Thames Hub would keep Britain relevant for only $80 billion

Upscale accents aside, Britain is apparently at risk for being rendered, um, impotent by the rest of the EU. Or that's what Lord Foster, an actual Lord and the guy in charge of design firm Foster + Partners, thinks. His solution? A $80 billion artificial island, airport, rail hub, tidal barrier, power plant and "utility spine" just south of London.

The idea of constructing an airport in a river might sound fairly crazy, but Foster + Partners has already done this type of thing in the form of Hong Kong International Airport, which was constructed on an artificial island four square miles in size in the South China Sea. The Thames Hub airport would be similar, except it would also include a multi-level subterranean railway station that connects with London and the Chunnel (and the rest of Europe) while providing a foundation for the next generation of British high-speed rail.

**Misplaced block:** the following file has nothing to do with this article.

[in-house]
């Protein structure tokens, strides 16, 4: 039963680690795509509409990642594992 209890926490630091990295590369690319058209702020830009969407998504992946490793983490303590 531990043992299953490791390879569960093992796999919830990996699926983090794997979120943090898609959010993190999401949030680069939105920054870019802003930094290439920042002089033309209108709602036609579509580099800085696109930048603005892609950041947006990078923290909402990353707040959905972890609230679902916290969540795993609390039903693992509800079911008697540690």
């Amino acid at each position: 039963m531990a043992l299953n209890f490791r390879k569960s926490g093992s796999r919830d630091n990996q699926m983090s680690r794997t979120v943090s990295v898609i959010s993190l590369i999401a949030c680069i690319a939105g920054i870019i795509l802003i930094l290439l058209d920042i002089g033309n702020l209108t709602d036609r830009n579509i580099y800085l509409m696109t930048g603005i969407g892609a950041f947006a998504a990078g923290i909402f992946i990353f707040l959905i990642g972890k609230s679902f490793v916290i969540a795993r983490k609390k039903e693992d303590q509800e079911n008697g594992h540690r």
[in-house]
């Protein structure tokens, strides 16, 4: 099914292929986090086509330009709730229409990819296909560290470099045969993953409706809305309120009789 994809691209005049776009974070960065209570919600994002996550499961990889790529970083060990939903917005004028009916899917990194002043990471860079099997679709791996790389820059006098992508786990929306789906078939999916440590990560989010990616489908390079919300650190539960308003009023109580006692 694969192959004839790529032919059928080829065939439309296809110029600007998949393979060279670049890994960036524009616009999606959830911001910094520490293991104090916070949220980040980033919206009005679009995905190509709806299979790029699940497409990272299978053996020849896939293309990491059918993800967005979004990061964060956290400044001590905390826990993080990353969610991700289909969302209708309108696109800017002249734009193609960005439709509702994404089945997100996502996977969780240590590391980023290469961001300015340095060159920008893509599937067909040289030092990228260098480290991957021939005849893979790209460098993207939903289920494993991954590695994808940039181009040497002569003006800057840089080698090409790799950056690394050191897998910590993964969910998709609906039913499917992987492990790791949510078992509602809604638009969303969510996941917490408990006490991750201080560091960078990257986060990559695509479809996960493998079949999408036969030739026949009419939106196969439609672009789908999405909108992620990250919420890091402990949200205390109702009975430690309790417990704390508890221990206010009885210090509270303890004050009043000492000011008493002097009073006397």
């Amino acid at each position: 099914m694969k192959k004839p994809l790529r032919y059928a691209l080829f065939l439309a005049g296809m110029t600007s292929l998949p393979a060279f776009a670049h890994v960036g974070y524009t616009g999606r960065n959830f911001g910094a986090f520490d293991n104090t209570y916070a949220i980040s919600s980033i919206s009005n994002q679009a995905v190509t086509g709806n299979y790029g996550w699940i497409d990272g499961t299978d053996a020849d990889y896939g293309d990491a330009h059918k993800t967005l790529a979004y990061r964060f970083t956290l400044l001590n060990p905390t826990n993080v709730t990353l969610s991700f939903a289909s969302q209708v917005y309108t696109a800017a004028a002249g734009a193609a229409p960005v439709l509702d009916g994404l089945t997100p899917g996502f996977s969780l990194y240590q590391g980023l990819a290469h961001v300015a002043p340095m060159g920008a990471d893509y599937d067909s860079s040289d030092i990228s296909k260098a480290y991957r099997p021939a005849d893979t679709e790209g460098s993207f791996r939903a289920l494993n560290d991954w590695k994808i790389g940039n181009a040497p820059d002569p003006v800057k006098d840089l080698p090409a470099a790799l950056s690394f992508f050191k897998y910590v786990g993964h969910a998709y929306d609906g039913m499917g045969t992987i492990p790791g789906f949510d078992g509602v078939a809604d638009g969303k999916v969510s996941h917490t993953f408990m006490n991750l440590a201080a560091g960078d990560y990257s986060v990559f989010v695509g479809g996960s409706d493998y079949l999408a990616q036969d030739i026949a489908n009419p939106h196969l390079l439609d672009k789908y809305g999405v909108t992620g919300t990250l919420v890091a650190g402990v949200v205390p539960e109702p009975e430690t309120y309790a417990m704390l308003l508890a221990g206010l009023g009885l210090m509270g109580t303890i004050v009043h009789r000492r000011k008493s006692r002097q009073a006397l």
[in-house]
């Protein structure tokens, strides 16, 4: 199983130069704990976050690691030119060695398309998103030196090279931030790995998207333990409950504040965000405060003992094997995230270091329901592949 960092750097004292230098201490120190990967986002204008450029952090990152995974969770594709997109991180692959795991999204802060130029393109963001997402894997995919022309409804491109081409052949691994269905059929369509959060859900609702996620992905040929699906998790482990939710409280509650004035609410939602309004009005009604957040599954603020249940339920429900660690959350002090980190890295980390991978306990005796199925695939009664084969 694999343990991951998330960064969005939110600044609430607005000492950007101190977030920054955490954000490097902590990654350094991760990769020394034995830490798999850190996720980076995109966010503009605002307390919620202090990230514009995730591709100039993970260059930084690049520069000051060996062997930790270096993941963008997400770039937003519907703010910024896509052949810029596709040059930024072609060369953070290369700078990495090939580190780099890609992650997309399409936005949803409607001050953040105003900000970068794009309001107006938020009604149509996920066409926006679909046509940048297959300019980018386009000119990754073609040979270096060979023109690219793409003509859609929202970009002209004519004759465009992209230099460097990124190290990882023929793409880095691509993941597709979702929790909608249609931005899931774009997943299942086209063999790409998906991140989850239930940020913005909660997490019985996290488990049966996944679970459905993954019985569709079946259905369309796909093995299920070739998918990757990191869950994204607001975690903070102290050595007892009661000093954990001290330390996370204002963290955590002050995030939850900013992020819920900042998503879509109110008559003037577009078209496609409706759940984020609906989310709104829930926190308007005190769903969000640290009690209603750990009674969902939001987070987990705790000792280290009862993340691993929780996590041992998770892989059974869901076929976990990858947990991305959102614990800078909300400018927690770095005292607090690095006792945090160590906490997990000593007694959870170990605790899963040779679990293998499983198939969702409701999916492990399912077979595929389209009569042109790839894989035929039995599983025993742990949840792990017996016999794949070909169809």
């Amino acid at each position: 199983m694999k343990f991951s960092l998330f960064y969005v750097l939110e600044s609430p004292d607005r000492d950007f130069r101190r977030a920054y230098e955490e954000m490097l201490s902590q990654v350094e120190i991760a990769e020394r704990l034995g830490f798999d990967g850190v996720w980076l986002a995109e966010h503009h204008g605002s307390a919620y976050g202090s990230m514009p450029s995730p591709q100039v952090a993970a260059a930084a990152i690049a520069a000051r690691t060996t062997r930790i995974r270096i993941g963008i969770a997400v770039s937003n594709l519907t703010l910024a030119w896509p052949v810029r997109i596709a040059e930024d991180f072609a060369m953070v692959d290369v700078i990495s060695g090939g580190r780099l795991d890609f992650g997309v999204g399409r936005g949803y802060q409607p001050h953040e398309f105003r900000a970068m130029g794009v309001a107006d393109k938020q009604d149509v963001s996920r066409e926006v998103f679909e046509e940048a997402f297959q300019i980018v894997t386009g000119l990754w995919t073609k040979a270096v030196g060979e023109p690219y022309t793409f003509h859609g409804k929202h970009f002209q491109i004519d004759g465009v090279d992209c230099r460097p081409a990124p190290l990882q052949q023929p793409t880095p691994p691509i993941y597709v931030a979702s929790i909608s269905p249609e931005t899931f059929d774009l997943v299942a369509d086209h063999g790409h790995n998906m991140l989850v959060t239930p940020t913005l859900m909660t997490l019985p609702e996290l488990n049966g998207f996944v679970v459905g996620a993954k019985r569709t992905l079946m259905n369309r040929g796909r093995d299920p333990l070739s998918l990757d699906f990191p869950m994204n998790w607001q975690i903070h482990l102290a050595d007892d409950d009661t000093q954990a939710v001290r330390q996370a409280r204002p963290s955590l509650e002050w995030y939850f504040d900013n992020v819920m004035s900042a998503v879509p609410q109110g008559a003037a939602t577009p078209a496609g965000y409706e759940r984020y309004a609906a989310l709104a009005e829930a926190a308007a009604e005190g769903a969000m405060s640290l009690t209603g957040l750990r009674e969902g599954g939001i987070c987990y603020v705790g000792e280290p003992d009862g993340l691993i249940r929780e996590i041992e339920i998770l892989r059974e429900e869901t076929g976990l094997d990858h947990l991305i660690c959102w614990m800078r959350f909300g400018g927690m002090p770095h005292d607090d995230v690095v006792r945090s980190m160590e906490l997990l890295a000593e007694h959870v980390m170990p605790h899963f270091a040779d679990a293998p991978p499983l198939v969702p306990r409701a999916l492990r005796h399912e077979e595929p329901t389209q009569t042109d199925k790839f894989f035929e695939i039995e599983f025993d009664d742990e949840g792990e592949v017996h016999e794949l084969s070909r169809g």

Extending out from the airport across the mouth of the Thames would be a combination tidal barrier (to protect London from flooding and global warming) and a power generator, harvesting tidal energy from the Moon. The entire project is estimated to cost $80 billion, which means that it'll probably cost something more like $160 billion, and realistically, who knows if it'll ever even get started, much less finished. As Lord Foster would have you believe, however, Britain doesn't have a choice in the matter:

"If we are to establish a modern transport and energy infrastructure in Britain for this century and beyond, we need to recapture the foresight and political courage of our 19th century forebears and draw on our traditions of engineering, design and landscape. If we don't then we are denying future generations to come. We are rolling over and saying we are no longer competitive — and this is a competitive world. So I do not believe we have a choice."

Well, okay then. The Lord hath spoken: Britain is getting a beefy new airport, and you can see what it'll look like in the gallery below.

Thames Hub, via Gizmodo

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